in The People's Album

Oh god. I keep taking so long in between installments of The People’s Albums that it’s hard for me to know when I’ll ever complete this journey through the best selling albums in the U.S. Guess my only goal is to finish it before I die or before we eventually lose interest in writing for this blog (whichever happens first). I know I’d have to do another one of these bonus installments in order to round it out to an even 50 before starting on the top ten, but maybe I’ll figure out a way to weasel my way out of another bonus entry since I really need to get started on that top 10.

Album: Falling Into You
Artist: Celine Dion
Release Date: March 11, 1996
Copies Sold In The U.S.: 11.8 Million

Why Was This Popular?

Because America Is Not As Cool As It Thinks It Is

One thing I’ve found while making my way through the best-selling albums ever is that despite how much it seems to be valued in pop music overall, coolness is overrated. Or at least when you really want to make music that reaches into that upper stratosphere of albums that everyone will want to listen to. Sure, there are best-selling albums where coolness and mass appeal will cross over, like Purple Rain, Appetite For Destruction, and the albums of Led Zeppelin. But even with those, their coolness could undoubtedly be called into question by how popular they are. But if you want to look at any argument for why being cool has little correlation to blockbuster music sales, a good place to start is Celine Dion.

Of course, I am not the first music snob to point out how cool or not cool Celine Dion’s music is and how that affects its quality, as Carl Wilson’s entry in the 33 1/3 series tackles this very same dilemma in regard to Falling Into You’s follow-up album, Let’s Talk About Love. In a retrospective interview with Pitchfork, Wilson talked about how the idea of taste in regard to broadly appealing pop music vs. rock-ist music critics now seem to be built on a faulty premise. It’s born out of this very Gen X, pre-internet approach to music criticism that is based on a certain set of biases toward what constitutes “good” music. It’s also probably not a stretch to say that what is often used to constitute “good” music was often tied to what was considered “cool” music. And of course, with the way music is consumed in regards to the “anything goes” approach of listening to music on the internet, these distinctions have become less valuable.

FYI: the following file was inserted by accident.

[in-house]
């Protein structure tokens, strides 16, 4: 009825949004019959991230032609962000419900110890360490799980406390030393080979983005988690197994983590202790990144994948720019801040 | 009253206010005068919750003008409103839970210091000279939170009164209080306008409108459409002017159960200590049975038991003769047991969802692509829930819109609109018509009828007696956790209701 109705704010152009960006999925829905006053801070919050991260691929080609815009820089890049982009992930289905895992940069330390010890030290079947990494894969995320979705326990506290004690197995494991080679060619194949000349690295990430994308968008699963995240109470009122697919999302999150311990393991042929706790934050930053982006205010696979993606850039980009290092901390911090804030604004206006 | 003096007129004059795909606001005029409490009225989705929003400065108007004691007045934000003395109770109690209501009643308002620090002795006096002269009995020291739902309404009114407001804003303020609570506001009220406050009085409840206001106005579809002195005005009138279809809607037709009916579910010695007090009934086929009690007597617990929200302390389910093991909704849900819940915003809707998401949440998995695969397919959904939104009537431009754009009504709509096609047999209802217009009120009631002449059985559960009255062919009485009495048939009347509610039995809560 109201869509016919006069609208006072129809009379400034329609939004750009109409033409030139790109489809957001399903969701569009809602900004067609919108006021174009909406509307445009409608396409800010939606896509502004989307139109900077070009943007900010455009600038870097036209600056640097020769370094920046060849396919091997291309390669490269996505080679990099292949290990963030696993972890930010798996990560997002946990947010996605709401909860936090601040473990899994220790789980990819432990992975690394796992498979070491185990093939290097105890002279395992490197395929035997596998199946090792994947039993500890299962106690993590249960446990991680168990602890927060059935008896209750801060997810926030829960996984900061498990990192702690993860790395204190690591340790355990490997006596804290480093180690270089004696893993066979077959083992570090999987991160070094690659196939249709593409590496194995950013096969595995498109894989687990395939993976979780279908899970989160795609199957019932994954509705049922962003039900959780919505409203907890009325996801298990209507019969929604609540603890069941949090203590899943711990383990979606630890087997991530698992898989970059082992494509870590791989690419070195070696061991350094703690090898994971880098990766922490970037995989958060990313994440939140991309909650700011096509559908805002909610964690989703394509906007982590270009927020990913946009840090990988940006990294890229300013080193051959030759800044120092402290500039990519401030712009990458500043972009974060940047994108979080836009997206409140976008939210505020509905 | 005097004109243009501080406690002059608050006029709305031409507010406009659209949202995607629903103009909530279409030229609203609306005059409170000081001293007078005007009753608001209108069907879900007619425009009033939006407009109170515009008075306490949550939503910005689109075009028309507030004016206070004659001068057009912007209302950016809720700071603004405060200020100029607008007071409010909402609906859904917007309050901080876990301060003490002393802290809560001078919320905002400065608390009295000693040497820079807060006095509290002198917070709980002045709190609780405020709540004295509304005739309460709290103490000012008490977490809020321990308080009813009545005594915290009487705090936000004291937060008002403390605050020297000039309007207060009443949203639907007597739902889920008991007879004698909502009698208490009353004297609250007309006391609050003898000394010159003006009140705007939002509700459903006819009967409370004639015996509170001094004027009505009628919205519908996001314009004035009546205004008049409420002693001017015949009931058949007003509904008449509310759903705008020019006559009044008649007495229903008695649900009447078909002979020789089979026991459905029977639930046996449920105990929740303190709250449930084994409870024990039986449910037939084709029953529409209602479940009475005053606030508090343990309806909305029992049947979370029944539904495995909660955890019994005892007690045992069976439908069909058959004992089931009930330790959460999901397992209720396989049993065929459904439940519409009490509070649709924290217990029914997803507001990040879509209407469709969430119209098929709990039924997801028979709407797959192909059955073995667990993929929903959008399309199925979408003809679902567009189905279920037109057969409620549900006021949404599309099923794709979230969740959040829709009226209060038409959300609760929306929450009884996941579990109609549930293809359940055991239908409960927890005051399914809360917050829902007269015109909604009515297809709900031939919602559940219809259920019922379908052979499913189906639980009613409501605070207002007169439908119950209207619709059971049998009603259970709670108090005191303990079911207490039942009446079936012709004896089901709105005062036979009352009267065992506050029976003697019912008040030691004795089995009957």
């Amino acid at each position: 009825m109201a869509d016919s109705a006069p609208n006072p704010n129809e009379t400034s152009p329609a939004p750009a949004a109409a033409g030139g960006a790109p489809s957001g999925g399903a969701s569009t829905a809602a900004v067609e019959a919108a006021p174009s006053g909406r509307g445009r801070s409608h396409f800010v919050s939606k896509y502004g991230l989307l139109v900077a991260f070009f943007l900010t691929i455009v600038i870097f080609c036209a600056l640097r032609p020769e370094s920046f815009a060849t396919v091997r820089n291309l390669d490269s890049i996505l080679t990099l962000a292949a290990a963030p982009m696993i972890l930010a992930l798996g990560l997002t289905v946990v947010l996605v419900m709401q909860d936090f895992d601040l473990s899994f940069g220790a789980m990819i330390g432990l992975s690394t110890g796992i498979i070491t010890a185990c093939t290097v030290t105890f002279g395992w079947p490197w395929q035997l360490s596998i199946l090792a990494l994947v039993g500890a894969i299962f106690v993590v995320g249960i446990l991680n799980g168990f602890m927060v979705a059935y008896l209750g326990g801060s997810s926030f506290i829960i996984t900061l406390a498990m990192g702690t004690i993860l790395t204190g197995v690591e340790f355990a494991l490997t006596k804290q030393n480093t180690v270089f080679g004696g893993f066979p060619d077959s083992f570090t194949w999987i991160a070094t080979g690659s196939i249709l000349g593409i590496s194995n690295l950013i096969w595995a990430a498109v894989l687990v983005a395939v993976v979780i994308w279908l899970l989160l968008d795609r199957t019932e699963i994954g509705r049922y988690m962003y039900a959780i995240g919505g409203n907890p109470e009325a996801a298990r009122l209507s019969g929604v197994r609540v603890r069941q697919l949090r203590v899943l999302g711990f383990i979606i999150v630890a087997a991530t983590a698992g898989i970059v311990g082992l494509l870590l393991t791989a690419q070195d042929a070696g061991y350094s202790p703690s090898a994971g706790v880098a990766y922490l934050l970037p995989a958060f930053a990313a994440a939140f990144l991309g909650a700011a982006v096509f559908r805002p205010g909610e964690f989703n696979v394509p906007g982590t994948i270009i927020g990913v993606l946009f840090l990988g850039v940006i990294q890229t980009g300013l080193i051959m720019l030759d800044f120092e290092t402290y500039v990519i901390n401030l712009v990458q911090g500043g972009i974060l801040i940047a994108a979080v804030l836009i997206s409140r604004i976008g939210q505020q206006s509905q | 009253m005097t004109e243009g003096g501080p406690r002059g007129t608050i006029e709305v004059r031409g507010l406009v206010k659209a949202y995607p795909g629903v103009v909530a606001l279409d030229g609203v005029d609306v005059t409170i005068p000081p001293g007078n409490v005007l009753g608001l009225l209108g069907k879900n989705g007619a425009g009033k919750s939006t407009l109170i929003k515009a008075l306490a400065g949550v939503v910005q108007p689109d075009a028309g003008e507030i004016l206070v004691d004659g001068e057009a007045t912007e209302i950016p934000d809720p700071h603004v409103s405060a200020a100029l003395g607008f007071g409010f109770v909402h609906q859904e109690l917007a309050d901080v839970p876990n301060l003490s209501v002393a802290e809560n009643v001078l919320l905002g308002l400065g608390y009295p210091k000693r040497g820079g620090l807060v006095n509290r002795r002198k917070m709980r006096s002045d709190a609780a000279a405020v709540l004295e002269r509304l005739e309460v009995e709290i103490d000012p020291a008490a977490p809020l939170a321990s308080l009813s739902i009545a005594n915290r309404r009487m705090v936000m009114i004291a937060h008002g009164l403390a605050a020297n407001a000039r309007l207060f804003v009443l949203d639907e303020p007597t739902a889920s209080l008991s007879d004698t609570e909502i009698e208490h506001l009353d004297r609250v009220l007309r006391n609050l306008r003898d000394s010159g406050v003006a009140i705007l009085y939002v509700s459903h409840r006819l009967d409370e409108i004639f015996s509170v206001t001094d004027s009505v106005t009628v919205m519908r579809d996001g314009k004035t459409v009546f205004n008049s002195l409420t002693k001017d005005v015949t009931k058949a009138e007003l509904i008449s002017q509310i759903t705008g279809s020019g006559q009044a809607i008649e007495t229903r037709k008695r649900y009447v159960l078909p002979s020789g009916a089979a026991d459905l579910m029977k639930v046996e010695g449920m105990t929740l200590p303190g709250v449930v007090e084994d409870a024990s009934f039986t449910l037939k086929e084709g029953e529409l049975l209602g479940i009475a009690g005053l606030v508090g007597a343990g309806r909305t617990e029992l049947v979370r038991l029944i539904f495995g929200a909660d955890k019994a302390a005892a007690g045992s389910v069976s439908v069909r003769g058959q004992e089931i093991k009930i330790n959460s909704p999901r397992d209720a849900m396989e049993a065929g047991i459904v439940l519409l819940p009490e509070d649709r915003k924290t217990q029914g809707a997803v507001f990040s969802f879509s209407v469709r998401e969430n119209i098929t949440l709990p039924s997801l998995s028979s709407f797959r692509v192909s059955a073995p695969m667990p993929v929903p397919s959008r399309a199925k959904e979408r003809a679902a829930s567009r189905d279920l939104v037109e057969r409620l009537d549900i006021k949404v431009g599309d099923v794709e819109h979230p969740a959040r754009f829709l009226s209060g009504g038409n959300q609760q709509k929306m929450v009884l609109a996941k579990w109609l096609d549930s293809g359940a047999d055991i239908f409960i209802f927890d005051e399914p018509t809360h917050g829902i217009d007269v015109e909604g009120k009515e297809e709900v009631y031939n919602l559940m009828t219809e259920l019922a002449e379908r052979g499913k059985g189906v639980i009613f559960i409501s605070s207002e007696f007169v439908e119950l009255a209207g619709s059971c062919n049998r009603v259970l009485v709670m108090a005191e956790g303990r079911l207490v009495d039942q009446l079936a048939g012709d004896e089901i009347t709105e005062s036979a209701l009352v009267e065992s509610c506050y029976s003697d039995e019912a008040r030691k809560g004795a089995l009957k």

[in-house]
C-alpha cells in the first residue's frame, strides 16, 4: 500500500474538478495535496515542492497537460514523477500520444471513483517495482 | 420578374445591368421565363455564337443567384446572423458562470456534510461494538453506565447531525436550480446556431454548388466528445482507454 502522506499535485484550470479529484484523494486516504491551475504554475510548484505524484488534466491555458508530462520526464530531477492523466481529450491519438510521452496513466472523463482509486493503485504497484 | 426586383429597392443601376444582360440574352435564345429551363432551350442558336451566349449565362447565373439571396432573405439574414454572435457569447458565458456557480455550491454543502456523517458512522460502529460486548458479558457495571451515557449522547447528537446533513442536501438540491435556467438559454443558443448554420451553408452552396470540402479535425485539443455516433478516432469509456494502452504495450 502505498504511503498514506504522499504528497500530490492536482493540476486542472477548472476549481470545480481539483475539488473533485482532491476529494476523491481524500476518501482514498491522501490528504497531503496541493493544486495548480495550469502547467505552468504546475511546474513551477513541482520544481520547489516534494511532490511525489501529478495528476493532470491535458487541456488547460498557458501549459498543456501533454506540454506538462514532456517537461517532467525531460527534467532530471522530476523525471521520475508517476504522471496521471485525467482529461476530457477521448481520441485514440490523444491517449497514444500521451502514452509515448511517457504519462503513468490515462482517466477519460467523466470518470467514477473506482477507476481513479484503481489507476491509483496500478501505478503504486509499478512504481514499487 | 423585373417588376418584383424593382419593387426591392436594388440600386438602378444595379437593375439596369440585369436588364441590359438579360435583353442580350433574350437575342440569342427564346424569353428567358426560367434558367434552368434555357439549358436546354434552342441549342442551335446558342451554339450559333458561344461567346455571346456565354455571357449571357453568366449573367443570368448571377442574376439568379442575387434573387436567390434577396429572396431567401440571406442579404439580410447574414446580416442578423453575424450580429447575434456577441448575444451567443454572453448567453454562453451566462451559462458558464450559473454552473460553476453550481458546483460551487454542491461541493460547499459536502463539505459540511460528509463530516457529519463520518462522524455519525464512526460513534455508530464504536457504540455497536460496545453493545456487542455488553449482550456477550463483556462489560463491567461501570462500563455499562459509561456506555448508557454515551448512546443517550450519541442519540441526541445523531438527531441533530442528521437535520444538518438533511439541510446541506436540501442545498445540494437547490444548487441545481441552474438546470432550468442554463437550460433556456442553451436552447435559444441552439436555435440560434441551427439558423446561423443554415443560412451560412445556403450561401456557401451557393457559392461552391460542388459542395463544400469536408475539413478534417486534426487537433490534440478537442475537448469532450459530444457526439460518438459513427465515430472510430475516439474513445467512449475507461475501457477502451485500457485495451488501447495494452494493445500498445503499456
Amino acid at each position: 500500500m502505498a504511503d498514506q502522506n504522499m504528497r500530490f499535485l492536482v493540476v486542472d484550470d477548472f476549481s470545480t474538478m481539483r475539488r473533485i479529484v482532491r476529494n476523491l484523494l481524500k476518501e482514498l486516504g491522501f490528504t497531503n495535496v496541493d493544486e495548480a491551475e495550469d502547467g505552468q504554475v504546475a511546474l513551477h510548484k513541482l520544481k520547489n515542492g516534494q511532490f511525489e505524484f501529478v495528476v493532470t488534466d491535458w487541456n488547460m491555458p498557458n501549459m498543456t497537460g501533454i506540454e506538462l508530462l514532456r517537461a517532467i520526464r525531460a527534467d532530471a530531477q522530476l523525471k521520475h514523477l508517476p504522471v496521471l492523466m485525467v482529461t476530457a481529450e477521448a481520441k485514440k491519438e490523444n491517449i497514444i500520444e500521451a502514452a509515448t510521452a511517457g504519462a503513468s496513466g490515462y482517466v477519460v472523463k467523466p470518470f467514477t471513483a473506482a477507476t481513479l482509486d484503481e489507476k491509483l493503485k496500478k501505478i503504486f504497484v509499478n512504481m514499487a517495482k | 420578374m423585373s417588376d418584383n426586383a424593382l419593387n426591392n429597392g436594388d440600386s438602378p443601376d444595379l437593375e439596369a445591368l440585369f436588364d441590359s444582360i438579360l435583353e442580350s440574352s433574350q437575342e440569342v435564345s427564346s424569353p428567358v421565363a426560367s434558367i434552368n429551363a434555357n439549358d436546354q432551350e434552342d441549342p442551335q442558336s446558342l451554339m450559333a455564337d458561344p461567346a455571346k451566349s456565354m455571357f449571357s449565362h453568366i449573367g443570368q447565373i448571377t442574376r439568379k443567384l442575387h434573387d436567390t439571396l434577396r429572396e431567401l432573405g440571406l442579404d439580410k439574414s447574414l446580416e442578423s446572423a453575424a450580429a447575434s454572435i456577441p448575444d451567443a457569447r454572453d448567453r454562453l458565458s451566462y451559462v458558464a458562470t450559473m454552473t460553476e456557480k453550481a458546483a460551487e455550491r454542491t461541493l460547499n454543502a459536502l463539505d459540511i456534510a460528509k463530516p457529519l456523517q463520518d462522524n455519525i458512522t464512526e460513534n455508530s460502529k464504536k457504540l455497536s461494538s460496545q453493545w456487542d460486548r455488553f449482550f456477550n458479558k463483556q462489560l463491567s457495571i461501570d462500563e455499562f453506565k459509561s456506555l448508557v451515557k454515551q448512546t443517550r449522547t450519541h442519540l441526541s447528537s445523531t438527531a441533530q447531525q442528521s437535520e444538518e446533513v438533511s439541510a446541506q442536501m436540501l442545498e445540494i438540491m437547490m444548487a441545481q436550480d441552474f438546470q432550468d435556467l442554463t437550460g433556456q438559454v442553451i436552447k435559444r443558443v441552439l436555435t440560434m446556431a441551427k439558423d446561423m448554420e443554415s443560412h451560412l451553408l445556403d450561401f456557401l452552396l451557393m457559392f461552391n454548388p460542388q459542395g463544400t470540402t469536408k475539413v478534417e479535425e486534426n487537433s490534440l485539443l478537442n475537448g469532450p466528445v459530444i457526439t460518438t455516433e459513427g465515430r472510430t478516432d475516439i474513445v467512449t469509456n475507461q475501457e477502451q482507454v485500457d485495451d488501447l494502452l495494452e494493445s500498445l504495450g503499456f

That’s all to say that if I was writing about this album 10 or 15 years ago, I would probably be unequivocally shitting on it. Though probably quite poorly, because I was a bad writer 10 or 15 years ago, as you can plainly see if you venture into the easily available archives of this very site. But now, as the mindset towards how narrowly we should define “good” or “bad” music has loosened, I feel far less inclined to shit on Celine Dion. This isn’t necessarily because she’s been reclaimed as one of the all-time great singers, but more because she does have at least a certain amount of admiration in the public eye that makes me think she doesn’t deserve to be completely scoffed at. After all, a film was released just this year that is basically her unofficial life story (which was not completely balked at critically) while it’s also hard to separate her music from the affinity a generation of women have for the movie Titanic. 

Still, I’m not sure that the popularity of this album is born out of Celine Dion’s lasting appeal, as it appears that the bulk of the 12 million units sold in the U.S. of Falling Into You happened in the late ‘90s. Because my only real memories of Celine Dion during the ‘90s were related to “My Heart Will Go On”, it’s a little hard for me to pinpoint why Celine Dion was so popular even prior to the release of that song. However, one thing that seems apparent was that the general idea of “the diva” was very big in popular music in the ‘90s, which feels most consequentially established by Whitney Houston and the idea that audiences would fall for big soapy ballads being belted out by a big boisterous voice. So in that regard, it’s not surprising that Celine Dion would become so popular when her songs are often the biggest, soapiest ballads and her big voice tends to over-affect them as if her life depends on it.